Her forehead rested in the nape of his neck, and she focused on the steady, slow rhythm of his heartbeat.
Propertius is a less accomplished artist and a less equably pleasing writer than either Tibullus or Ovid, but he shows more power of dealing gravely with a great or tragic situation than either of them, and his diction and rhythm give frequent proof of a concentrated force of conception and a corresponding movement of imaginative feeling which remind us of Lucretius.
Working in a factory required learning a whole different rhythm of life.
As Virgil marks the point of maturest excellence in poetic diction and rhythm, Ovid marks that of the greatest facility.
It is easy to realize how such a rhythm can be modified by the reception of stimuli, and can consequently serve as the basis for the movement of the stimulated organ.
The result of their endeavour was immediately apparent in the new force added to French rhythm, the new pomp, richness, colouring and polish conferred upon poetic diction.
The rhythm of his strokes felt good too, an order, a progression, a logical sequence, straight and definite.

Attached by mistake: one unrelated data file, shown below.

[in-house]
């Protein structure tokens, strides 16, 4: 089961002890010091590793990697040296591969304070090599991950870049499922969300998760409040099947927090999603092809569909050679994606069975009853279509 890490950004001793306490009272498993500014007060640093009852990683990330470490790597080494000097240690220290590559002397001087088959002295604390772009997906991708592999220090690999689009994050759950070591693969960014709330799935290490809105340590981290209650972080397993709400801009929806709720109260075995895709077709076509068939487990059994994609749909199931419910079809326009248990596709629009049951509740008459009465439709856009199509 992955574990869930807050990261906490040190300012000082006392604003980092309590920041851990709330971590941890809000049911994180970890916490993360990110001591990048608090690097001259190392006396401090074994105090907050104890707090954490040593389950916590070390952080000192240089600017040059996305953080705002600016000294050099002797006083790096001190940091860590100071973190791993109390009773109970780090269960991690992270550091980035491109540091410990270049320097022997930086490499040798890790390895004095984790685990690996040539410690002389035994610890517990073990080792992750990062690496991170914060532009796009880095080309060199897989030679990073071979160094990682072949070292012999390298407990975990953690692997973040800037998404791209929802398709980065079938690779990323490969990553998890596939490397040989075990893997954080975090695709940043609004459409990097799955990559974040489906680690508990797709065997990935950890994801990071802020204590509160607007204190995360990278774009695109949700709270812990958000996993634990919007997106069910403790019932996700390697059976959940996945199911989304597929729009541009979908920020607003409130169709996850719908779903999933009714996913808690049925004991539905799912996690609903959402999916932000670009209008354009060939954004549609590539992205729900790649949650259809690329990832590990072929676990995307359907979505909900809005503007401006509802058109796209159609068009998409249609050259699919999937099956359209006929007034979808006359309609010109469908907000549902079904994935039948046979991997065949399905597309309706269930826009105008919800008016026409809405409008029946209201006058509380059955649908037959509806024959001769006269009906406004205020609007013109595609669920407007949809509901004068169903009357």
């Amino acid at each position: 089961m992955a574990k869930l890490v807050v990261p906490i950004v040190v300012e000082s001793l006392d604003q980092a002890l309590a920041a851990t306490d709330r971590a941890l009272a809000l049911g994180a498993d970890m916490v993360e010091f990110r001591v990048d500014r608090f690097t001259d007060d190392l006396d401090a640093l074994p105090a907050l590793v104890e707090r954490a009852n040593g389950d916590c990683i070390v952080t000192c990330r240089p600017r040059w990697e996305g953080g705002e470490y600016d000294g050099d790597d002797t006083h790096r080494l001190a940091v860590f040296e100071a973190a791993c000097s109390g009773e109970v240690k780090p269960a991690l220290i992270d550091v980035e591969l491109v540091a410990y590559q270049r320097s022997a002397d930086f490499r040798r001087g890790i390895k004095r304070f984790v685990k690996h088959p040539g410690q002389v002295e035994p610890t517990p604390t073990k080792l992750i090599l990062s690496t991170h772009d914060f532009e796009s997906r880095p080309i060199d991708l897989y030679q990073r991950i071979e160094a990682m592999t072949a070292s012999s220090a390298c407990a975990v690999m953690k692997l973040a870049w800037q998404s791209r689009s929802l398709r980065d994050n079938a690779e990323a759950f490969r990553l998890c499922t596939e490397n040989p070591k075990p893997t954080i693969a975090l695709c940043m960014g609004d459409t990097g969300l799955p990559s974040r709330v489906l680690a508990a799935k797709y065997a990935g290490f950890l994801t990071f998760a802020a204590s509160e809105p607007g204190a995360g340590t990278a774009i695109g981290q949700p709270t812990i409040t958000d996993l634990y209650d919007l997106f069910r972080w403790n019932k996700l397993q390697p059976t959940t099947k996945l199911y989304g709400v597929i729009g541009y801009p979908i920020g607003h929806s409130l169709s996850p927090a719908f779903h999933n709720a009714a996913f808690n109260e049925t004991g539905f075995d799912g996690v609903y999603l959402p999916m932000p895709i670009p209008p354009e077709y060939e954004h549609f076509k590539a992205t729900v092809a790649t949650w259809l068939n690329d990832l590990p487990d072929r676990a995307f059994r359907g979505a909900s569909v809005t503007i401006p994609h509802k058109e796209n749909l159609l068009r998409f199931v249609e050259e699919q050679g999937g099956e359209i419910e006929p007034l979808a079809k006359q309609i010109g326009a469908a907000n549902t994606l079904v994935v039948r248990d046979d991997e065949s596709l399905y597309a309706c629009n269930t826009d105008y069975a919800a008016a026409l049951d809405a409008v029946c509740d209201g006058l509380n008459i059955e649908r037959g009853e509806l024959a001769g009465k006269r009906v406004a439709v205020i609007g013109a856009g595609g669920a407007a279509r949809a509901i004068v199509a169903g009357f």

With a full water bottle and a full stomach and legs warmed to the rhythm of the ride, he became molded into a near trance as he churned up the Colorado miles.
His warm breath puffed on her bare shoulder with the rhythm of sleep.
The respiratory rhythm is less frequent and the breathing less deep; the heart-beat is less frequent; the secretions are less copious; the pupil is narrow; in the brain there exists arterial anaemia with venous congestion, so that the blood-flow there is less than in the waking state.
It is characteristic of early literature that the evolution of the thought - that is, the grammatical form of the sentence - is guided by the structure of the verse; and the correspondence which consequently obtains between the rhythm and the grammar - the thought being given out in lengths, as it were, and these again divided by tolerably uniform pauses - produces a swift flowing movement, such as is rarely found when the periods have been constructed without direct reference to the metre.
"Oh, please read us the rest, even if we won't understand it," they pleaded, delighted with the rhythm, and the beauty which they felt, even though they could not have explained it.
Her hips swayed in rhythm as she positioned her easel and paints.